Thursday, February 28, 2013

Resegregating Memphis City Schools

Today in my Urban Policy class we watched a documentary entitled The Inconvenient Truth behind Waiting For Superman. Within the movie there was a clip of a New York man discussing the ways that Charter schools are effectively creating modern day re-segregation of schools. His argument was that Charter schools only accept certain students (those who perform well and will drive up their test scores) and so in a world that is so centralized around the use of charter schools to save America, the minority kids are always losing. In the education world, minorities and those in poverty are often tracked from an early age, put on lower tracks just because of their race, and so they end up at a disadvantage over their rich, white peers. Because charter schools only accept students who will perform well (in the long term-they may accept “problem” students at first but will kick them out of their school if they don't perform well enough), the public schools hold the poor and the minorities and the charter schools contain the white, privileged students and the few minority students who were lucky enough to break out of the system.
               His words reminded me of a similar struggle for equality that is currently taking place in Memphis and Shelby County schools. State Senator Mark Norris has proposed a bill that would make it no longer illegal to create new special school systems. The passing of this bill would allow all of the suburbs of Shelby County, the ones that are so against the merging of Memphis City schools with the Shelby County Schools, to create their own school districts for their students that live in their designated suburb area. If this bill passes it will, effectively, segregate Shelby County schools. The bill will not require new special school systems to pay taxes to Memphis City Schools, thus furthering the issues that exist in these MC schools-the very reason they want to create these special school districts in the first place.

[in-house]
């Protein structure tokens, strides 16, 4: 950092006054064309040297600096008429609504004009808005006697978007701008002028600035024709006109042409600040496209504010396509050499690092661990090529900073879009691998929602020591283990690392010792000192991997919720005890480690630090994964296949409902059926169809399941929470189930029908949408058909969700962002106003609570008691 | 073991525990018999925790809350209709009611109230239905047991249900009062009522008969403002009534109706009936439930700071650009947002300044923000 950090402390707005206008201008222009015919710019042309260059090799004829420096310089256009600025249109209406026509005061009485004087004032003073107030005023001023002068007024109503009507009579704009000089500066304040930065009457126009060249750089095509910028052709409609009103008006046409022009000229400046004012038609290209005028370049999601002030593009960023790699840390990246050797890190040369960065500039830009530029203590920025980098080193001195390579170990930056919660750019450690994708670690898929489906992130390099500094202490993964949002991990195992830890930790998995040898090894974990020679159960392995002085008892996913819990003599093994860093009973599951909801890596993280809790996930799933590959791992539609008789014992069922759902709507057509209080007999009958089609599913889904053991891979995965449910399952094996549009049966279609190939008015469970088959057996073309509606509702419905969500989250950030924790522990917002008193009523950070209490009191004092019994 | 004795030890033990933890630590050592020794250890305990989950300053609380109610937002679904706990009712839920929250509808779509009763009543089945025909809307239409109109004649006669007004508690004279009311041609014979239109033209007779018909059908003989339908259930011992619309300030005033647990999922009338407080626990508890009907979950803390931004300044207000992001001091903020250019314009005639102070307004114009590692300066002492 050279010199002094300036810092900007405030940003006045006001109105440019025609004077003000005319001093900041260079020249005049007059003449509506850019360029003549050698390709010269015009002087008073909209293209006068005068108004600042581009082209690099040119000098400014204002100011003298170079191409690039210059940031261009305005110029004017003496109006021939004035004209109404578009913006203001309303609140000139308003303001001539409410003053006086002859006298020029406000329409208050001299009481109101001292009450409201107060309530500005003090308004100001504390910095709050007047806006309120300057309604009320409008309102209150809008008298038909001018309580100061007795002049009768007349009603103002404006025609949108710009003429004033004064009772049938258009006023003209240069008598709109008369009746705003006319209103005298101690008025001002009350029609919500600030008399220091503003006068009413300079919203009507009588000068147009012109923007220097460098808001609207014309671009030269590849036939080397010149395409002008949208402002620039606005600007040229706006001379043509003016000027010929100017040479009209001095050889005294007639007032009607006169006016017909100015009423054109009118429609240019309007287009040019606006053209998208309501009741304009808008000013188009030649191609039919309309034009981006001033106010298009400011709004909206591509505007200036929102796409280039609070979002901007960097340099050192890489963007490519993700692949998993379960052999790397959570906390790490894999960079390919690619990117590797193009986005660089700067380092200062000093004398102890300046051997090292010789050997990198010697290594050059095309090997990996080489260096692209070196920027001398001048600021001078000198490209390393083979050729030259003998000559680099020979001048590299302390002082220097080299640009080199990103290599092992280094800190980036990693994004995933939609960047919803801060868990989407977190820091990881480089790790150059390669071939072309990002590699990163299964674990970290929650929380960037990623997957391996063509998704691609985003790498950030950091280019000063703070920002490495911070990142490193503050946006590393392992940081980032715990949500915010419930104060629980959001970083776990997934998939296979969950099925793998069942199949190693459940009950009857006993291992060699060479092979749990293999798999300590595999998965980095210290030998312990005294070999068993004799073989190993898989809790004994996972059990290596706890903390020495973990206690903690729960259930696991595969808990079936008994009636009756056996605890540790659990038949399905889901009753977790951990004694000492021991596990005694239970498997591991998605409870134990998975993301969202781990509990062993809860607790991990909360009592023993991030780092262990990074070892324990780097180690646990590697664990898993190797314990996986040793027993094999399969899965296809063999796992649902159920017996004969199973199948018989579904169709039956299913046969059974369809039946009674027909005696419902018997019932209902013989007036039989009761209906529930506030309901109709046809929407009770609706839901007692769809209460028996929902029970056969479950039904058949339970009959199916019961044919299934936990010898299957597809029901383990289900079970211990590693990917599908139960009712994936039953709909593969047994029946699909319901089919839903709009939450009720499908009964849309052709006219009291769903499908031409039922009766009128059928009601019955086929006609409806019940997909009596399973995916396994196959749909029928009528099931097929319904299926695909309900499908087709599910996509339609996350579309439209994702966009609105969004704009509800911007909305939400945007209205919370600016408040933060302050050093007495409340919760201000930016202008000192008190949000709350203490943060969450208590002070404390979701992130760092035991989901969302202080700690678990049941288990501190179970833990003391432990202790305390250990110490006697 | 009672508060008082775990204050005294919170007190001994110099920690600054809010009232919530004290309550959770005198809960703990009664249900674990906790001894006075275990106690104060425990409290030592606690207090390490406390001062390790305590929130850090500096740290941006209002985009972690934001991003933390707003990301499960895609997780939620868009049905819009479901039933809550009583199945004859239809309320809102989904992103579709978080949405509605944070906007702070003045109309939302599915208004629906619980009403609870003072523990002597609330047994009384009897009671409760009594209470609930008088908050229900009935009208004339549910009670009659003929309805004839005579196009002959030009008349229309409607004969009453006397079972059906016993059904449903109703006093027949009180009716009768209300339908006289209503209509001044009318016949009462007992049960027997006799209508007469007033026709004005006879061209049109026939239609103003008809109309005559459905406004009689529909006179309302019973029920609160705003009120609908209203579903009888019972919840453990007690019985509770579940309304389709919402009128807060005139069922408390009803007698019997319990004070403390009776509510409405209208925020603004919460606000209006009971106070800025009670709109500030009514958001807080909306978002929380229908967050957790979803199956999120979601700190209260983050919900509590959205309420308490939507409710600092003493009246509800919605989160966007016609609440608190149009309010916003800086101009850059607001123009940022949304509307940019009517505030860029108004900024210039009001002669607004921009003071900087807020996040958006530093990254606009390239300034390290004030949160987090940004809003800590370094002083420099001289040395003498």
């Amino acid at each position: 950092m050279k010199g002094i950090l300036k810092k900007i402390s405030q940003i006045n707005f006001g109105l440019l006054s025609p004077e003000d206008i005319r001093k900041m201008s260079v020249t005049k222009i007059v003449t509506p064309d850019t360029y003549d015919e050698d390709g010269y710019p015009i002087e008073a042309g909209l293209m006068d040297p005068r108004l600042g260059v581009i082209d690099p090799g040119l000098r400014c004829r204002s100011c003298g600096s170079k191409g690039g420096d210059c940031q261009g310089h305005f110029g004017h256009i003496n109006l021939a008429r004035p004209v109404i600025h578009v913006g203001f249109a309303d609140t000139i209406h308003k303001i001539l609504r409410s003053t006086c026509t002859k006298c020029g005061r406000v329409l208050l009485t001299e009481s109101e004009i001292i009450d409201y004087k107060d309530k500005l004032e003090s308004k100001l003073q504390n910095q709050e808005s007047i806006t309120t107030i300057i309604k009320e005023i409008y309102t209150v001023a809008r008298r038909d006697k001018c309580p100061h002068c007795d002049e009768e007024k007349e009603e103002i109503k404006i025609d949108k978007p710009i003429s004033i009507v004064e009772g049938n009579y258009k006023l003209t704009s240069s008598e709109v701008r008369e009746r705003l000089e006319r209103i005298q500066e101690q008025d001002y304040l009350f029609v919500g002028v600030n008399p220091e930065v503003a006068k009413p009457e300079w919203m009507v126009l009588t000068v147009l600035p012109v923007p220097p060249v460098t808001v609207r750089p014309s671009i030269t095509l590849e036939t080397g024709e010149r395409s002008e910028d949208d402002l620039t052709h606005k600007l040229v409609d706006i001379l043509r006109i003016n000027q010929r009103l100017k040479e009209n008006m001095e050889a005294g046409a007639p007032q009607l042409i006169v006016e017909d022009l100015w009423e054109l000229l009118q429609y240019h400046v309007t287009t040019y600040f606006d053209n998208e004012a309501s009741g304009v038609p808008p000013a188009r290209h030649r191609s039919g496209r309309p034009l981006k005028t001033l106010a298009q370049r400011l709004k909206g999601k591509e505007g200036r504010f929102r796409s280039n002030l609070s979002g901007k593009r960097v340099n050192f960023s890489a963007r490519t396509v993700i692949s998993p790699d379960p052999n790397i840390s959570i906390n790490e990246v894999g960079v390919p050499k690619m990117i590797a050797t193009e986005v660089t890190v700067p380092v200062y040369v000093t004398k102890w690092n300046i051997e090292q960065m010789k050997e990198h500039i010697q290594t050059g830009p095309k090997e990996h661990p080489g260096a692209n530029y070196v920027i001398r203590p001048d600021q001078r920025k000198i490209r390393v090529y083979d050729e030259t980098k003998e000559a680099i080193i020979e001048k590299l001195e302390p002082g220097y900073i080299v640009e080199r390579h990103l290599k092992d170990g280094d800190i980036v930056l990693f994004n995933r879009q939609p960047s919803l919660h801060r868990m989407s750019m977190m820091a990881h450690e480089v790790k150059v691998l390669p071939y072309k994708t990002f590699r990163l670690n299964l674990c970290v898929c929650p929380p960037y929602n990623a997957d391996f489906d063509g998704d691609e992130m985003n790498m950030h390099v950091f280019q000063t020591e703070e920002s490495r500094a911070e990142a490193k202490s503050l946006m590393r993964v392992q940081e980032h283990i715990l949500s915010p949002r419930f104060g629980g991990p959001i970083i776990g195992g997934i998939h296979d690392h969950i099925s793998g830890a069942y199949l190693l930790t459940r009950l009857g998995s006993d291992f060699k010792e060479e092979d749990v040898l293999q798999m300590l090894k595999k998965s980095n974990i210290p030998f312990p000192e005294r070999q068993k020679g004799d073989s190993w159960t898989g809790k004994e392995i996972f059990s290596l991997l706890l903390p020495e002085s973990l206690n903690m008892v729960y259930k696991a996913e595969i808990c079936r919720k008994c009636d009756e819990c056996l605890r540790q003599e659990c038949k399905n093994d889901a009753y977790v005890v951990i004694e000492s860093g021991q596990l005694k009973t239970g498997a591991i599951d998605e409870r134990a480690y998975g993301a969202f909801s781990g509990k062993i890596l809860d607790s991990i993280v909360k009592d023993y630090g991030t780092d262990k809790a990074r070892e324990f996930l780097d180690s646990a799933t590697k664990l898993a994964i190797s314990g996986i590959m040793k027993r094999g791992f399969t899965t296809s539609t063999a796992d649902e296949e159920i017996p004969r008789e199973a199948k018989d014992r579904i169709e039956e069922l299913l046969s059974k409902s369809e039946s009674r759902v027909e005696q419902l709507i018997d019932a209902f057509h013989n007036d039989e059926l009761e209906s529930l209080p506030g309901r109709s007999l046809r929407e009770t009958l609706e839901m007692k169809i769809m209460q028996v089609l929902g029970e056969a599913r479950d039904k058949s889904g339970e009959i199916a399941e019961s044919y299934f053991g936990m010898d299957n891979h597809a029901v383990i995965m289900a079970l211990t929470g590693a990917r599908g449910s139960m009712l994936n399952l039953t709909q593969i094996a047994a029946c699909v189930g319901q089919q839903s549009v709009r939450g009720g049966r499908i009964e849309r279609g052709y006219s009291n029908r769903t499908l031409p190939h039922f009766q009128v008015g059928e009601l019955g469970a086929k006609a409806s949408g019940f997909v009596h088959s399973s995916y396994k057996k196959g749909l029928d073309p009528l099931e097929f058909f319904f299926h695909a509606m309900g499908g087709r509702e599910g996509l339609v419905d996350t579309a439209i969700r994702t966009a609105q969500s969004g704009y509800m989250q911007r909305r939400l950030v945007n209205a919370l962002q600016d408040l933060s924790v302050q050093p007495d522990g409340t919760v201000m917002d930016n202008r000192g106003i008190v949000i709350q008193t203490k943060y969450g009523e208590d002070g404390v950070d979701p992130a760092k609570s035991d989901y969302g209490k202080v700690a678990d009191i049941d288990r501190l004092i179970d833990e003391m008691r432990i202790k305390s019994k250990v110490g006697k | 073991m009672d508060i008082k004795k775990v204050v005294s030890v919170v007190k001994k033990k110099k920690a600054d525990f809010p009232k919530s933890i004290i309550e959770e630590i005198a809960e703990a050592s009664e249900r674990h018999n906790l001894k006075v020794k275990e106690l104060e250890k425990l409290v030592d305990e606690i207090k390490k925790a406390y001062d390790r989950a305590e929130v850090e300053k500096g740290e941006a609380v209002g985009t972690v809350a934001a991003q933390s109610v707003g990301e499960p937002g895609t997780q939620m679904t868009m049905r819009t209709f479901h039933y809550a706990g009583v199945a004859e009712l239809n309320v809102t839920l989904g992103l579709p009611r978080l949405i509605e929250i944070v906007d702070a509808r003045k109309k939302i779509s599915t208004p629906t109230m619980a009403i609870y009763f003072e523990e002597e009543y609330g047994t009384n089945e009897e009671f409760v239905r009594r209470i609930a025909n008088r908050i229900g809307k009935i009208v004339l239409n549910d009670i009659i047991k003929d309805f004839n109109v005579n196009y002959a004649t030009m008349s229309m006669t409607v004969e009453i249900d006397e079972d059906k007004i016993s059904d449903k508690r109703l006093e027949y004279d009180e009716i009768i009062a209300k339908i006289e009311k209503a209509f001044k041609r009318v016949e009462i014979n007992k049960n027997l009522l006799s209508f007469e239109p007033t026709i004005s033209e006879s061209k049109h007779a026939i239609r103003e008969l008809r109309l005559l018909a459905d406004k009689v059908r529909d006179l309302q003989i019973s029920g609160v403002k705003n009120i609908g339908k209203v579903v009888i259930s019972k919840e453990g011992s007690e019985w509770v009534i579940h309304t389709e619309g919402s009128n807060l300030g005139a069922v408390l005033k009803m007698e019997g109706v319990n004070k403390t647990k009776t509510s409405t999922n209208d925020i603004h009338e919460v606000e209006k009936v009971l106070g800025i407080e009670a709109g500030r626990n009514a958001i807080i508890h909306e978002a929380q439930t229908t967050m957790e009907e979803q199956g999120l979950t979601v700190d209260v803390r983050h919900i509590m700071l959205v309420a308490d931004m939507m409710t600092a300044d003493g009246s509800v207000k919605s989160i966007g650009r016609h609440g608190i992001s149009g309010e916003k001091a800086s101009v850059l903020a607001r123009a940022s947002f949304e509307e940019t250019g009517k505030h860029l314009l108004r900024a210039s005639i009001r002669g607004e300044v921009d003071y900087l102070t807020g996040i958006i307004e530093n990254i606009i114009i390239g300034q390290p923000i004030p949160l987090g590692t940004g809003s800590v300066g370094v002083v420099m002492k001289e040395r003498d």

Statistically the residents of the suburbs surrounding Memphis have a higher tendency to be white and affluent, and the residents of the city (especially those attending Memphis public schools) are more likely to minorities and are more likely to be living below the poverty line. By creating this divide between the inner city schools and the suburbs the state of Tennessee is effectively, legalizing racial segregation in its school systems.

You can read more about the upcoming bill, which would be passed July 1st, here:


  1. Having been to three different boarding schools I can understand the acceptance of certain students over others. I can attest that most of the people that where in attendance of the schools I had been to where white and coming from affluent family’s. The very few black students I knew where there to play sports and did not come from wealthy families. Through this I have come to the conclusion to get accepted to these schools you have to either be White and wealthy or Black and athletic. Its not like these schools won’t accept black students it’s more of a mentality of what there is to offer and for the most part it comes down to money. These schools are not about to give vast amounts of financial aid to people. In regards of the suburbs vs the city you will tend to find the same everywhere that the outlining suburbs have residents that are much more wealthy then that of the city so of course the people in the suburbs will be going to private schools.

    Yet again all the schools I went to where in the north and segregation is not as big as it is in the south. I could see that some of the schools in the south segregating students just based on race.

  2. As a product of the Memphis City School system, I find it interesting the whole debate over the merging of the two school systems. I have always felt that the two systems were somewhat segregated. Of course I noticed that it appeared segregated on means of not just race but also socioeconomic status. However, what I have noticed in Memphis is that the two can sometimes appear to be related to one another. I always that merging the two school systems was a great opportunity for the entire city of Memphis and Shelby County to come together as one cohesive group to better educate students of all races, genders and socioeconomic backgrounds. I truly believed that the merger will provide an equal footing for all students to receive a quality education that is rightly deserved.